I recently saw a meme on Facebook that reads: “Eat five meals per day and run. Also, eat only breakfast and dinner, and walk. Also, eat lots of protein and lift, and don’t even do any cardio, it’s bad for your joints. Also, don’t eat too much protein and make sure you sleep a lot. But don’t be too sedentary. But don’t be too active, it’s bad for your blood pressure. Make sure you replace all your lost salt, but never eat too much sodium.

It’s easy, just eat vegetables. Don’t eat potatoes though or corn. Fruit is obviously good for you, and also it’s all sugar and is bad for you. Sugar, I forgot to mention, is a vital source of quick-burning carbohydrates that your brain needs to survive, and you should avoid it at all costs. Protein is hurting your kidneys. Make sure you eat a lot of it. Drink water. Never starve yourself unless you’re calling it ‘intermittent fasting’ and then it’s OK to starve yourself a little bit. Don’t over-hydrate. Being vegan is obviously the healthiest lifestyle, and also it’s not. Fish is obviously super good for you, and it’s full of mercury and killing you. Get some sun every day for Vitamin D and skin cancer.”

That sure is a mouthful and it is very telling of how many Americans interpret health information. There is myriad information disseminated in a variety of media sources including television, radio, print media and online. It is understandably confusing and very difficult to decipher so many mixed messages regarding health-related topics of nutrition, physical activity and disease prevention. One day we hear how great a certain food is and all the benefits that come with consuming it. The next day, we hear the exact opposite.

It seems a daunting and impossible task to filter through jargon and get to the factual information. If you are not a trained health professional or at least interested in the topic, it may seem like a lost cause to find information on your own. How can health professionals expect the general public to appreciate and understand what it actually means to be “healthy?”

Let’s take a moment to calm our anxiety and overthinking. Health is complicated and often we make it more complicated than it has to be. When you are taking in health-related messages, first consider the source. If the information is coming from self-proclaimed “experts,” it is beneficial to exercise a great deal of skepticism. While TV personalities may have experience in the practice of medicine, they may have very little expertise in the field of nutrition and exercise testing and prescription. Self-proclaimed health “gurus” tend to be the worst at spreading misinformation. While some may have a line of successful exercise equipment and related exercise videos, their advice to cut out all dairy, limit intake of certain fruits and vegetables, abstain from all types of grain products, eat only organic foods, and other rigid restrictions is based on their personal experience, has almost no evidence to support the claims, and is, frankly, rather elitist.

There is a major problem with self-proclaimed “experts” and “gurus.” They talk in depth about what has worked for them, while entirely dismissing the differences within their followers’ lives. Rigid dietary restriction and intense vigorous-intensity exercise works for weight loss, but it comes at the price of potential nutrition deficiency and a low likelihood of long-term adherence to exercise and physical activity.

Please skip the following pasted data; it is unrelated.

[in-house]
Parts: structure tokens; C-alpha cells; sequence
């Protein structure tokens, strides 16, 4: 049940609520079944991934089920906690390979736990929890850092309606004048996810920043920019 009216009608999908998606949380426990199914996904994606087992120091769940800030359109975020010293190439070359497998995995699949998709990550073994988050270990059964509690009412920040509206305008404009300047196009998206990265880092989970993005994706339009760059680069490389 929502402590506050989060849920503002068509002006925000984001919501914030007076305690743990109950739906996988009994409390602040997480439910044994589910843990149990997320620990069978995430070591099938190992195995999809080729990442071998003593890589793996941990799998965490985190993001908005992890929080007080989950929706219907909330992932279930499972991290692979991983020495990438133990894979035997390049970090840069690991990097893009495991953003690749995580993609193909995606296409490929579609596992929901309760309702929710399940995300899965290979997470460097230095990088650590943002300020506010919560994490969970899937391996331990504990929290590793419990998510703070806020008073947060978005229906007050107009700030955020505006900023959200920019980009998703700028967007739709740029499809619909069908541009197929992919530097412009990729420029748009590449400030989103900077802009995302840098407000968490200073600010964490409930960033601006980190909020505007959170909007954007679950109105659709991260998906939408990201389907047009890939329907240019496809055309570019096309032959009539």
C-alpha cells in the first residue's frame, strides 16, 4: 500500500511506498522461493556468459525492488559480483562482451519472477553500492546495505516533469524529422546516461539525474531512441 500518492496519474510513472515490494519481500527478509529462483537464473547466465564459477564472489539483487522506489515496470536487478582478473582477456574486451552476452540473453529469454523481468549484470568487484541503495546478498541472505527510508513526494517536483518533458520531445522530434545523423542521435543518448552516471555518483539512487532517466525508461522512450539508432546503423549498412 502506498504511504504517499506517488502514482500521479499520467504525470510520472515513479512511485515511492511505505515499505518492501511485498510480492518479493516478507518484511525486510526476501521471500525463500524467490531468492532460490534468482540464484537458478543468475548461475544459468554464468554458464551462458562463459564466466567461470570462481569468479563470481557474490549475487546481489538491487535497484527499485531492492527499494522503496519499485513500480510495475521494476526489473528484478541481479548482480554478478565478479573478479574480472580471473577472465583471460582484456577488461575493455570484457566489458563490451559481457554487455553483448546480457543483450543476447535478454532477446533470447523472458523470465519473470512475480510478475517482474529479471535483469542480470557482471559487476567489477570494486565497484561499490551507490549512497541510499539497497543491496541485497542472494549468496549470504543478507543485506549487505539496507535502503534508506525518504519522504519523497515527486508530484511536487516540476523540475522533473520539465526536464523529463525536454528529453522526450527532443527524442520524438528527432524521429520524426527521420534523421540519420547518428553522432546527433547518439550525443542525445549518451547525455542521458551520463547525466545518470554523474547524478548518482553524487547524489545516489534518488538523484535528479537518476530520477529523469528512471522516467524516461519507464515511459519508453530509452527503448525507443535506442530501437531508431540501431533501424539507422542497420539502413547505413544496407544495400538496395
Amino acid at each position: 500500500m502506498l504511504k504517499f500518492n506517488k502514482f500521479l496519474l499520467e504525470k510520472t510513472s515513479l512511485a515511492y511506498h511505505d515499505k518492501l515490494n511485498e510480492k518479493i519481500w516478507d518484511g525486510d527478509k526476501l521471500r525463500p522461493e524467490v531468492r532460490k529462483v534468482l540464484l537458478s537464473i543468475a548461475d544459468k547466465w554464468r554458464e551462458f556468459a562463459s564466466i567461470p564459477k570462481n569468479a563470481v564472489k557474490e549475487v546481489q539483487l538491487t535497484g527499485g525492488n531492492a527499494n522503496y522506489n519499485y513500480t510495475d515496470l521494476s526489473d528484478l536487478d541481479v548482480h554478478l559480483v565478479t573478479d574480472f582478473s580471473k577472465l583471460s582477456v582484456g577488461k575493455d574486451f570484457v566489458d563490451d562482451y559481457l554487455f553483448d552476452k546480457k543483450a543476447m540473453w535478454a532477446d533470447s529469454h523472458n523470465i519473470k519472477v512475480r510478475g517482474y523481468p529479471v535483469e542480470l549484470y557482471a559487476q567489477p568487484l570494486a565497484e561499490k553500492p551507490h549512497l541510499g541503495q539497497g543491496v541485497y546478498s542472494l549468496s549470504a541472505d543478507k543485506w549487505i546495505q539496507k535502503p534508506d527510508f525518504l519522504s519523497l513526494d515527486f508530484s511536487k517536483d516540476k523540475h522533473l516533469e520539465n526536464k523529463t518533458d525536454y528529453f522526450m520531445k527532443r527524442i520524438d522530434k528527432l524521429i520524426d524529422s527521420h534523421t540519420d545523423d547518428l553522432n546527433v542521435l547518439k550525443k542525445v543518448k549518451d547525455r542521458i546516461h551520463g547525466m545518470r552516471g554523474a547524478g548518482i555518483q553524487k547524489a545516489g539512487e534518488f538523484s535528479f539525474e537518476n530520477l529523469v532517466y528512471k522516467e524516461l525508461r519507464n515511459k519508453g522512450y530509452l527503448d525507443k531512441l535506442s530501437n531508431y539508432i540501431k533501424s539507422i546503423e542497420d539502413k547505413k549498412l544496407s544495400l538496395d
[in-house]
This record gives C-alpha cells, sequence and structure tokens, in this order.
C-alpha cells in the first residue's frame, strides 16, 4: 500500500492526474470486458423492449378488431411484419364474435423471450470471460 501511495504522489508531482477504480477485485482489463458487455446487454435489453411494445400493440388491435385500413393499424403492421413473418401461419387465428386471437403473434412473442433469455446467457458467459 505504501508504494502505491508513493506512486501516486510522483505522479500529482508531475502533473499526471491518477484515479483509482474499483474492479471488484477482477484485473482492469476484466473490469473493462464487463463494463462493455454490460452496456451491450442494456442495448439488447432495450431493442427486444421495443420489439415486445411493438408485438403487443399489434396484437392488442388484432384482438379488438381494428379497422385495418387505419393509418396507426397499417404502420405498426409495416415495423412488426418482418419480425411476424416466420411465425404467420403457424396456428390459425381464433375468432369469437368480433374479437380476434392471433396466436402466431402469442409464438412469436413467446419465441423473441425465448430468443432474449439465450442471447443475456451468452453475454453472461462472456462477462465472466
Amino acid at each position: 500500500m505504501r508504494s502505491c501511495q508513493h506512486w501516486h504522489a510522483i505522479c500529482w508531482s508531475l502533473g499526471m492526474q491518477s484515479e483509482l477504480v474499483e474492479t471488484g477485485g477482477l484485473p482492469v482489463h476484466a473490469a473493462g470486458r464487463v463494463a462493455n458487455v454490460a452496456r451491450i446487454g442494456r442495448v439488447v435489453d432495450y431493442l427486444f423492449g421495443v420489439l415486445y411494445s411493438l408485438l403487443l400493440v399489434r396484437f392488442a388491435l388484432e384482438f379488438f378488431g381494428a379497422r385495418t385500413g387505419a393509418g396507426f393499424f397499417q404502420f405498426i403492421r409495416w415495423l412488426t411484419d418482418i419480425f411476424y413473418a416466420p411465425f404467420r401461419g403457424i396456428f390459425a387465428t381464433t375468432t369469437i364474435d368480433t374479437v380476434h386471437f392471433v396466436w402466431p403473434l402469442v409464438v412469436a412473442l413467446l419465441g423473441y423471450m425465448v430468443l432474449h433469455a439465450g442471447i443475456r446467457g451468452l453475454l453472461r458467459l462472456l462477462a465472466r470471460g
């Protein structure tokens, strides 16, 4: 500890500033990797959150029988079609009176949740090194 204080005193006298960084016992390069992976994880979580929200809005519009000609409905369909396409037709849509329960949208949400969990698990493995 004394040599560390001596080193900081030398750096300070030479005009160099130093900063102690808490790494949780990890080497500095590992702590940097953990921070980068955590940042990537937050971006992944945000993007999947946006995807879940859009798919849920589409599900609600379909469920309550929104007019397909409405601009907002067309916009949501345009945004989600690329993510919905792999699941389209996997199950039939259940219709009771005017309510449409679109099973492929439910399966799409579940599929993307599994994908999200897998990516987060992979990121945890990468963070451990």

Find evidence-based resources to gather health information. Start with a trained health care professional like your physician or a registered dietitian. The USDA and Department of Health and Human Services publishes dietary and physical activity guidelines for all Americans to use as an evidence-based source of valuable health information. Evidenced-based means exactly what it sounds like: That there is validated, peer-reviewed evidence supporting recommendations that all Americans can follow for optimal health and quality of life.

For a quick dietary reference, use MyPlate.gov. This provides a simple, easy-to-follow guide for how to structure a healthy, well-balanced diet. My Plate and the Dietary and Physical Activity Guidelines aren’t based on one or two anecdotal studies. Each is based on years of solid research conducted by highly skilled professionals that has been validated through countless replication.

Don’t buy into snake oil health schemes. Dietary and physical activity guidelines are designed to make healthy choices easier and to help Americans make sense of the mountain of information floating around. Over your lifespan, eat lots of fruits and vegetables. Limit high-fat, high-sugar foods and beverages. Eat whole grains in a variety of forms, including breads and pastas. Drink water. Consume low- or non-fat dairy products. Limit protein consumption and eat both plant and animal sources. And yes, occasionally treat yourself to a piece of cake, a slice of pie or a Snickers bar. Moderation and portion control are key to a healthy diet.

Health decisions do not have to be so complicated. Follow the guidelines designed to make healthy decisions the easy choice to make. The struggle is real and that’s completely understandable. You are worth the effort!

Follow me on Facebook (www.facebook.com/AaronCSwankMPH) for tips, tricks, and advice. Thanks for reading!


Aaron Swank is a Kansas State Research and Extension Agent for Harvey County. Nutrition and Family Finance are his specialties. The Harvey County Extension Office can be contacted at 284-6930.